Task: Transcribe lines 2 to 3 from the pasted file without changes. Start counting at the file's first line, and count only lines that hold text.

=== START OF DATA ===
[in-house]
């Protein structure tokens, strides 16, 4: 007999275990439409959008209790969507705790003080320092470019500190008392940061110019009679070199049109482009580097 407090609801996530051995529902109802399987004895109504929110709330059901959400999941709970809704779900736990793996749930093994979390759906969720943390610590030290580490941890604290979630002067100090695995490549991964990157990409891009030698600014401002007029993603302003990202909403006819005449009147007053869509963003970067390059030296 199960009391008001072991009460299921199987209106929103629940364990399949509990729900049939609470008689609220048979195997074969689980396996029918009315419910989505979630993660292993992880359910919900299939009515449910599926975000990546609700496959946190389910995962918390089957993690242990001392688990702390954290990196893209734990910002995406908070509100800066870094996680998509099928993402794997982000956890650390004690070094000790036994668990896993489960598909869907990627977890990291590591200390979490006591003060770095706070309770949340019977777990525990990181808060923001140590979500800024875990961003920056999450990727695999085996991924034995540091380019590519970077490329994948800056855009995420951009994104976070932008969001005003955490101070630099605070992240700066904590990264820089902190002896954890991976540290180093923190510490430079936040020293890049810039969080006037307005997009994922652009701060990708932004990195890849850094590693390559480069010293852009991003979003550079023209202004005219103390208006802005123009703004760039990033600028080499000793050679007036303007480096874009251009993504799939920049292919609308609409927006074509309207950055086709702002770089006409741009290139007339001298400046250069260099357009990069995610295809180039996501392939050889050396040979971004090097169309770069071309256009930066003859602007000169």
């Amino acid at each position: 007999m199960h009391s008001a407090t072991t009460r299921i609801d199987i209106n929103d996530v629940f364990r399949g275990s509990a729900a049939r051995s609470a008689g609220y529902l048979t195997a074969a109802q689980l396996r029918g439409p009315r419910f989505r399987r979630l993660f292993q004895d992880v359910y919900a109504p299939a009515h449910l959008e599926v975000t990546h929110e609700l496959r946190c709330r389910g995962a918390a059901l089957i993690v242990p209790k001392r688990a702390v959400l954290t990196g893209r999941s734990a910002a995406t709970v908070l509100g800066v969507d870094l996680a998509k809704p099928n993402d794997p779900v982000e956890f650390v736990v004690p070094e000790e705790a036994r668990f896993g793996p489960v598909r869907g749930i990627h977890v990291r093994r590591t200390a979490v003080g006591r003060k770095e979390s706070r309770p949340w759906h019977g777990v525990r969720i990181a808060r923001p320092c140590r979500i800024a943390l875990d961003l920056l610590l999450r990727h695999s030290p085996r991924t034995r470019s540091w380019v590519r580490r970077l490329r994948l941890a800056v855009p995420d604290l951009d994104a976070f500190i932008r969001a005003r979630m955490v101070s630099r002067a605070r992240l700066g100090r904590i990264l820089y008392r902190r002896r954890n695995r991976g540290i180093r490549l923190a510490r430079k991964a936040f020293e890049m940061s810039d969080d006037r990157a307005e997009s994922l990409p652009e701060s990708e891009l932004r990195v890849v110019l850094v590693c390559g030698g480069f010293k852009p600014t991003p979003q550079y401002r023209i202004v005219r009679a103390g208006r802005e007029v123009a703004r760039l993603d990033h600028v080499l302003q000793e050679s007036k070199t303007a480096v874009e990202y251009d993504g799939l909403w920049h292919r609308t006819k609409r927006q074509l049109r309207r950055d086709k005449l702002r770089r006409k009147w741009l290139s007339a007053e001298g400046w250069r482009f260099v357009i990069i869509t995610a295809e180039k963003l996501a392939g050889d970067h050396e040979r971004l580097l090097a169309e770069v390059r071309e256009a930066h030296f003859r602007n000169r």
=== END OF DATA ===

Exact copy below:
């Protein structure tokens, strides 16, 4: 007999275990439409959008209790969507705790003080320092470019500190008392940061110019009679070199049109482009580097 407090609801996530051995529902109802399987004895109504929110709330059901959400999941709970809704779900736990793996749930093994979390759906969720943390610590030290580490941890604290979630002067100090695995490549991964990157990409891009030698600014401002007029993603302003990202909403006819005449009147007053869509963003970067390059030296 199960009391008001072991009460299921199987209106929103629940364990399949509990729900049939609470008689609220048979195997074969689980396996029918009315419910989505979630993660292993992880359910919900299939009515449910599926975000990546609700496959946190389910995962918390089957993690242990001392688990702390954290990196893209734990910002995406908070509100800066870094996680998509099928993402794997982000956890650390004690070094000790036994668990896993489960598909869907990627977890990291590591200390979490006591003060770095706070309770949340019977777990525990990181808060923001140590979500800024875990961003920056999450990727695999085996991924034995540091380019590519970077490329994948800056855009995420951009994104976070932008969001005003955490101070630099605070992240700066904590990264820089902190002896954890991976540290180093923190510490430079936040020293890049810039969080006037307005997009994922652009701060990708932004990195890849850094590693390559480069010293852009991003979003550079023209202004005219103390208006802005123009703004760039990033600028080499000793050679007036303007480096874009251009993504799939920049292919609308609409927006074509309207950055086709702002770089006409741009290139007339001298400046250069260099357009990069995610295809180039996501392939050889050396040979971004090097169309770069071309256009930066003859602007000169």
């Amino acid at each position: 007999m199960h009391s008001a407090t072991t009460r299921i609801d199987i209106n929103d996530v629940f364990r399949g275990s509990a729900a049939r051995s609470a008689g609220y529902l048979t195997a074969a109802q689980l396996r029918g439409p009315r419910f989505r399987r979630l993660f292993q004895d992880v359910y919900a109504p299939a009515h449910l959008e599926v975000t990546h929110e609700l496959r946190c709330r389910g995962a918390a059901l089957i993690v242990p209790k001392r688990a702390v959400l954290t990196g893209r999941s734990a910002a995406t709970v908070l509100g800066v969507d870094l996680a998509k809704p099928n993402d794997p779900v982000e956890f650390v736990v004690p070094e000790e705790a036994r668990f896993g793996p489960v598909r869907g749930i990627h977890v990291r093994r590591t200390a979490v003080g006591r003060k770095e979390s706070r309770p949340w759906h019977g777990v525990r969720i990181a808060r923001p320092c140590r979500i800024a943390l875990d961003l920056l610590l999450r990727h695999s030290p085996r991924t034995r470019s540091w380019v590519r580490r970077l490329r994948l941890a800056v855009p995420d604290l951009d994104a976070f500190i932008r969001a005003r979630m955490v101070s630099r002067a605070r992240l700066g100090r904590i990264l820089y008392r902190r002896r954890n695995r991976g540290i180093r490549l923190a510490r430079k991964a936040f020293e890049m940061s810039d969080d006037r990157a307005e997009s994922l990409p652009e701060s990708e891009l932004r990195v890849v110019l850094v590693c390559g030698g480069f010293k852009p600014t991003p979003q550079y401002r023209i202004v005219r009679a103390g208006r802005e007029v123009a703004r760039l993603d990033h600028v080499l302003q000793e050679s007036k070199t303007a480096v874009e990202y251009d993504g799939l909403w920049h292919r609308t006819k609409r927006q074509l049109r309207r950055d086709k005449l702002r770089r006409k009147w741009l290139s007339a007053e001298g400046w250069r482009f260099v357009i990069i869509t995610a295809e180039k963003l996501a392939g050889d970067h050396e040979r971004l580097l090097a169309e770069v390059r071309e256009a930066h030296f003859r602007n000169r």